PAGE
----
As Bernie Sanders’ presidential prospects continue to rise, his apparent disassociation with Black communities simultaneously heightens.
Branding himself the anti-establishment candidate, Sanders has energized an enthusiastic progressive base composed mostly of white voters. To them, he panders an egalitarian vision — an unrealistic battle cry of smashing Wall Street, implementing a single-payer health care system, and making public universities and colleges tuition free.
And yet, his firebrand radicalism stops short when addressing issues especially significant to Black people. Oddly, when Black bodies are the subject of his political aspirations, Sanders is no longer an idealistic visionary — he’s a political technician relying on pragmatic realism.
In talking reparations, the self-avowed democratic socialist suddenly took a centrist stance.
To Sanders, the issue isn’t that Black folk are owed restitution for centuries of unpaid labor and consequential marginalization. To him, the issue is that society needs to make “massive investments in rebuilding our cities.”
His language is both vague and neoliberal. Calls for community development is coded verbiage. “Massive investments” to improve Black communities often benefit technocrats and industrialists more so than Black children and families.
Sanders’ comments are even more troubling given his unfiltered criticisms of Establishment. He regularly details the unsavory and corrupt relationship between government and multinational corporations. Hell, his entire campaign is anchored on radically curbing corporate influence in government affairs.
And yet, in a stunning showcase of irony, the very system that he’s righteously critical of, is suddenly well-equipped to tackle racial oppression.
Any first year urban planning student knows that institutional investment in impoverished Black communities leads to gentrification and increased police presence. Institutional investment in under-resourced Black neighborhoods means the erosion of culture and the proliferation of gang task forces. It’s unaccountable respectability programs designed to teach Black men and boys to pull up their pants. It’s an influx of white teachers whose sole connection to Black students exists in mandatory sensitivity training PowerPoints.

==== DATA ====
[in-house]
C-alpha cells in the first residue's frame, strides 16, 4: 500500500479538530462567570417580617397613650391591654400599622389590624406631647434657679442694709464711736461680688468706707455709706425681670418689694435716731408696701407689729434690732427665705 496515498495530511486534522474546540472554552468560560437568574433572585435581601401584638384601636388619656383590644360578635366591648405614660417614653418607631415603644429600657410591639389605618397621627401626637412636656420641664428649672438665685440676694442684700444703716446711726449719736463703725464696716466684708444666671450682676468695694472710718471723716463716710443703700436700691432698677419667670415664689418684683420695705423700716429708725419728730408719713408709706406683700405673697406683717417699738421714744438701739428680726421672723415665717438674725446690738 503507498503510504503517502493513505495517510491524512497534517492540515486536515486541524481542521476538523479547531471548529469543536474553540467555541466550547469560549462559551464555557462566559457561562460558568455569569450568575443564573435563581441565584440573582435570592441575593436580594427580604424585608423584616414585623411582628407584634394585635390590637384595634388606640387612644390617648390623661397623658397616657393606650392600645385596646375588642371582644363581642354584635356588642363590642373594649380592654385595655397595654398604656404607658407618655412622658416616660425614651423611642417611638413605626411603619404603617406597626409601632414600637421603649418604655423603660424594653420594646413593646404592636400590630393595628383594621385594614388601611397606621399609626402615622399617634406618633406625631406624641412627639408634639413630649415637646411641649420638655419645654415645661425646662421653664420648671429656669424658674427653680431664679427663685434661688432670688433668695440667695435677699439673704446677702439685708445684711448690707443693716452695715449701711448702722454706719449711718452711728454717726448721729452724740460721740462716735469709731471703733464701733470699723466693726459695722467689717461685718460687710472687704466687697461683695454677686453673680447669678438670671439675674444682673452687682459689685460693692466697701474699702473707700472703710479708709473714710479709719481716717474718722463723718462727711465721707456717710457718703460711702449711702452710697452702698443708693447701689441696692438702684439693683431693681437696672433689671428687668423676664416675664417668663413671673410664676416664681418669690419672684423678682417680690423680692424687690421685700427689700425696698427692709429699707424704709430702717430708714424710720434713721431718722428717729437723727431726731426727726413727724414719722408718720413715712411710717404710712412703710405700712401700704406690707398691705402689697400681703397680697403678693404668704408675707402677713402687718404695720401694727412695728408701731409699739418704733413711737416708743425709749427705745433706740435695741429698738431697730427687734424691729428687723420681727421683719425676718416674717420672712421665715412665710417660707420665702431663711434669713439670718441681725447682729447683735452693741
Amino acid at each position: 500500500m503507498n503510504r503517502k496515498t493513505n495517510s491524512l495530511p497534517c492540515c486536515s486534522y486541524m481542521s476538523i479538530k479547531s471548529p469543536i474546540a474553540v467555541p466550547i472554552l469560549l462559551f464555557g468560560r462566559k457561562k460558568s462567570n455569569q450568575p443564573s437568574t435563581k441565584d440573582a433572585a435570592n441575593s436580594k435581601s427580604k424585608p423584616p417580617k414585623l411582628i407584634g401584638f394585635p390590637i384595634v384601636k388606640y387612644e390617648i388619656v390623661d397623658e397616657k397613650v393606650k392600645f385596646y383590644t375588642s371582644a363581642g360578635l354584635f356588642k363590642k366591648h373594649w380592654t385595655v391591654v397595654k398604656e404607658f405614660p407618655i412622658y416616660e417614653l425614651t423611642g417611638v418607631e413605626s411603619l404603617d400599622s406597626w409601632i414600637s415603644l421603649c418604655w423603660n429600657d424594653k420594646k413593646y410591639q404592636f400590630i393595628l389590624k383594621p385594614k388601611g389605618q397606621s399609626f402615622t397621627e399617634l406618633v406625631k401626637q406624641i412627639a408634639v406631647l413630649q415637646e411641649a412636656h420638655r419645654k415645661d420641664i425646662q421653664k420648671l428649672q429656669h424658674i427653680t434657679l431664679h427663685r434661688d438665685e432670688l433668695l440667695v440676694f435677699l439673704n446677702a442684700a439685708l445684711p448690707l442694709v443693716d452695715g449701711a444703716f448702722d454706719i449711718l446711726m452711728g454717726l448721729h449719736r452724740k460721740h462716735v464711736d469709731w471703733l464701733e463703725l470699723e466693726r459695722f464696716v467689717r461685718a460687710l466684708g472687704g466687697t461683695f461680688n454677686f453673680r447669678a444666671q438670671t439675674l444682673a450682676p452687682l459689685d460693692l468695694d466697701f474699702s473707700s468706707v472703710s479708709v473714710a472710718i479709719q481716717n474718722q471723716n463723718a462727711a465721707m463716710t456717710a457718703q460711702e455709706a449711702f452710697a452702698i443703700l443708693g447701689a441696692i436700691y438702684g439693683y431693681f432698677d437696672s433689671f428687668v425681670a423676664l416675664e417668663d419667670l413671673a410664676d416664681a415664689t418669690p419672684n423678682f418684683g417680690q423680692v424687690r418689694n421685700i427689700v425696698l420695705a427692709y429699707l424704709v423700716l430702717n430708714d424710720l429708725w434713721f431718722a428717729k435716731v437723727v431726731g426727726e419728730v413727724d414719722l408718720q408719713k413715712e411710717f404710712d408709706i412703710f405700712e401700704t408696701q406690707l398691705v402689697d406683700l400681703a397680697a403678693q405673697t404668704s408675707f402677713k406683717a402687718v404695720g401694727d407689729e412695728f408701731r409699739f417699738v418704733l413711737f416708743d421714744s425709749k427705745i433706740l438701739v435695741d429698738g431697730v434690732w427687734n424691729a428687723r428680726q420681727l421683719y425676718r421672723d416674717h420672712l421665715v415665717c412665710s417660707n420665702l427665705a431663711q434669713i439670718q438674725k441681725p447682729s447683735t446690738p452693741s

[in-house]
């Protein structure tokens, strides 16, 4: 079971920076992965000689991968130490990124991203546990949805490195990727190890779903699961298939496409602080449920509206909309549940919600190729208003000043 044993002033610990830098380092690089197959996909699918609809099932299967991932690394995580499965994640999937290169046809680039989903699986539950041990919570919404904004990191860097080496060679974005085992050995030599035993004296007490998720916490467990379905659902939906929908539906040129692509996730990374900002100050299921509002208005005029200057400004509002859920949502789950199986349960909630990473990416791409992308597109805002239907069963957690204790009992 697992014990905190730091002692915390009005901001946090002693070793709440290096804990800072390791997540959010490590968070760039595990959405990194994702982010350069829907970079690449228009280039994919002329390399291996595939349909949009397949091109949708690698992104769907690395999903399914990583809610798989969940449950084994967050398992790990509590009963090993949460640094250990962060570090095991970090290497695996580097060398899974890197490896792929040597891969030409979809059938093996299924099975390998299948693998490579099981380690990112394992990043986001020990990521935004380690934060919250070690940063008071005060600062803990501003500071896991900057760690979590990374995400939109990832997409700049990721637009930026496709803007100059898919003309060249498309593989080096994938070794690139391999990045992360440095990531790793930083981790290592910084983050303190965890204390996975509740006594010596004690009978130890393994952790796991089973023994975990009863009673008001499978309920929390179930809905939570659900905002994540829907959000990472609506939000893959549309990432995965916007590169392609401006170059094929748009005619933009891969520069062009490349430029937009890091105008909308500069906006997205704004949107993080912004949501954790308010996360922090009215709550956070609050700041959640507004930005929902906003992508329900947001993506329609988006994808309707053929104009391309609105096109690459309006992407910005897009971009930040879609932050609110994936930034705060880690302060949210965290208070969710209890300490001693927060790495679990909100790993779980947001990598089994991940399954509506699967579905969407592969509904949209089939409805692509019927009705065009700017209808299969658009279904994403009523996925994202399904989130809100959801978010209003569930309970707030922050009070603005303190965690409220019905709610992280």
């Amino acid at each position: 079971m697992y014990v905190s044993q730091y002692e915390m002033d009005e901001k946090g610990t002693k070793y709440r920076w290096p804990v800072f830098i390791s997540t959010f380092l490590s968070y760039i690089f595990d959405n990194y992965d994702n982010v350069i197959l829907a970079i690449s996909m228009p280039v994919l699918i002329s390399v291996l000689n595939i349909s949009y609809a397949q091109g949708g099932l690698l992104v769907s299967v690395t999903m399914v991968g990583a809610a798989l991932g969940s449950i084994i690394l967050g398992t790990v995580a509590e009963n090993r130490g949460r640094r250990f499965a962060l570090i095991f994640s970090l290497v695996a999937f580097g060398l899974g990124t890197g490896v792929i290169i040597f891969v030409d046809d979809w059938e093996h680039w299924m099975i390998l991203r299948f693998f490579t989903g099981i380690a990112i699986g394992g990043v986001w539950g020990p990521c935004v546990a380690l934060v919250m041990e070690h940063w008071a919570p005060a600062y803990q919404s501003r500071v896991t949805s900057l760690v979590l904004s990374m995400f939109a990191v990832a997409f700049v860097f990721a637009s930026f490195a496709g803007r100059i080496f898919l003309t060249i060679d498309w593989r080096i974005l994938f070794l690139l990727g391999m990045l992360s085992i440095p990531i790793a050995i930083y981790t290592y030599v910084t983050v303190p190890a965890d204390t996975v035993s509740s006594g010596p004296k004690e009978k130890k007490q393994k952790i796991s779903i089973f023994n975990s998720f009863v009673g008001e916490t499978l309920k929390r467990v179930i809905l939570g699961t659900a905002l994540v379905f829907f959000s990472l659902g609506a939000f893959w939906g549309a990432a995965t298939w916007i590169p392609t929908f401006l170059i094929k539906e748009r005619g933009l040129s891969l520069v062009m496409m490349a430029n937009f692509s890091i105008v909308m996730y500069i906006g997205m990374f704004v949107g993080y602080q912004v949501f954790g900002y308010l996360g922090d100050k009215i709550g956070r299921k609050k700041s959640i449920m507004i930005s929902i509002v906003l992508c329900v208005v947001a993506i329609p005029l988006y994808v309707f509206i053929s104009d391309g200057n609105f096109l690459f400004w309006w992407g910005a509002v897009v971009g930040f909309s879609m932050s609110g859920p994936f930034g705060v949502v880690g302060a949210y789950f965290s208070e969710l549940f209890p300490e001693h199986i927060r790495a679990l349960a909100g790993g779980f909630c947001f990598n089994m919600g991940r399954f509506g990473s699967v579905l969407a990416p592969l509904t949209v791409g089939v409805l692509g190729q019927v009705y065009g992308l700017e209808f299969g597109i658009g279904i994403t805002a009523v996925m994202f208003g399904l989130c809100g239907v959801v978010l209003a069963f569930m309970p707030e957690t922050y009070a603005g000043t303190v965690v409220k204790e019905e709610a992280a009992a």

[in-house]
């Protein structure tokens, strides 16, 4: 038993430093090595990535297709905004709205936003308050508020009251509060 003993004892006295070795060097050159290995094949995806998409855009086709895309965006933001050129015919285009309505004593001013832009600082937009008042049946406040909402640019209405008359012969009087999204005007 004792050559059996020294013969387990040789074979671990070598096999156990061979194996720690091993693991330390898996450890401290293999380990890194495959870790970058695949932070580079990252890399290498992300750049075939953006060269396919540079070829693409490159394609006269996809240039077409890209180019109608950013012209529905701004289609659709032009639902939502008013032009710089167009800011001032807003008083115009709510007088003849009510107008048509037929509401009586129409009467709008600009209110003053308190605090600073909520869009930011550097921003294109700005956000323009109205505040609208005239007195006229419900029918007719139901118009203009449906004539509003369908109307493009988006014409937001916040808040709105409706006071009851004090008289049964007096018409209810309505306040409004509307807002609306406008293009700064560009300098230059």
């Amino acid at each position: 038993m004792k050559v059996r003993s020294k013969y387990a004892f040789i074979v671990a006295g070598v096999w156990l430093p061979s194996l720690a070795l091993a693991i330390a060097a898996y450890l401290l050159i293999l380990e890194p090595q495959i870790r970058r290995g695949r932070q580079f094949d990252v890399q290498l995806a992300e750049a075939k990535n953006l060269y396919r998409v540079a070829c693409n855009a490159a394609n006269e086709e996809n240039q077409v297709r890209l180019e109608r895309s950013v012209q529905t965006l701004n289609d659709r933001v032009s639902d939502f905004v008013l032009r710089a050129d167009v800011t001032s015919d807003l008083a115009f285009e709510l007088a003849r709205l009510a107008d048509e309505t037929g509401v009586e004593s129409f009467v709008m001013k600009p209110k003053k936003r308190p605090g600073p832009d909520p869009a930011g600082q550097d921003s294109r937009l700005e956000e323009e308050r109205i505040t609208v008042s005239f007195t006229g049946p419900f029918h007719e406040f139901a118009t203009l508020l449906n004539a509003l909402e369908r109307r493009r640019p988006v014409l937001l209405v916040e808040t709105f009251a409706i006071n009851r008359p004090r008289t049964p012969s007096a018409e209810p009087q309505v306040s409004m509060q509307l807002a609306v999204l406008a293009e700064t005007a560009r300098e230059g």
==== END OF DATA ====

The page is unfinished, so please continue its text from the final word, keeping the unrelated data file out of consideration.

I’ve written that I am a disinterested potential voter in this current presidential election.
I’ve been both chastised and praised for my displeasure with the slate of presidential candidates. As a resident of the solidly-blue New York City, my vote means very little compared to the purple voters in Ohio and Pennsylvania.
And yet, the active citizen in me wants to participate in the electoral process. As someone who values primary and local elections, I want to volunteer my resources, skill set, and cultural competencies to a political official who will remain accountable to a comprehensive racial justice platform. As an experienced canvasser, I know my knowledge of pitching, scouting turf, and raising money will serve advantageous to a campaign — especially one operating on a shoestring budget.
I’ve considered volunteering for Bernie’s campaign.
I’ve met volunteers for his campaign who are petitioning to add his name on the Democratic ticket. A strong believer in multiple political options, such is a worthy and commendable cause.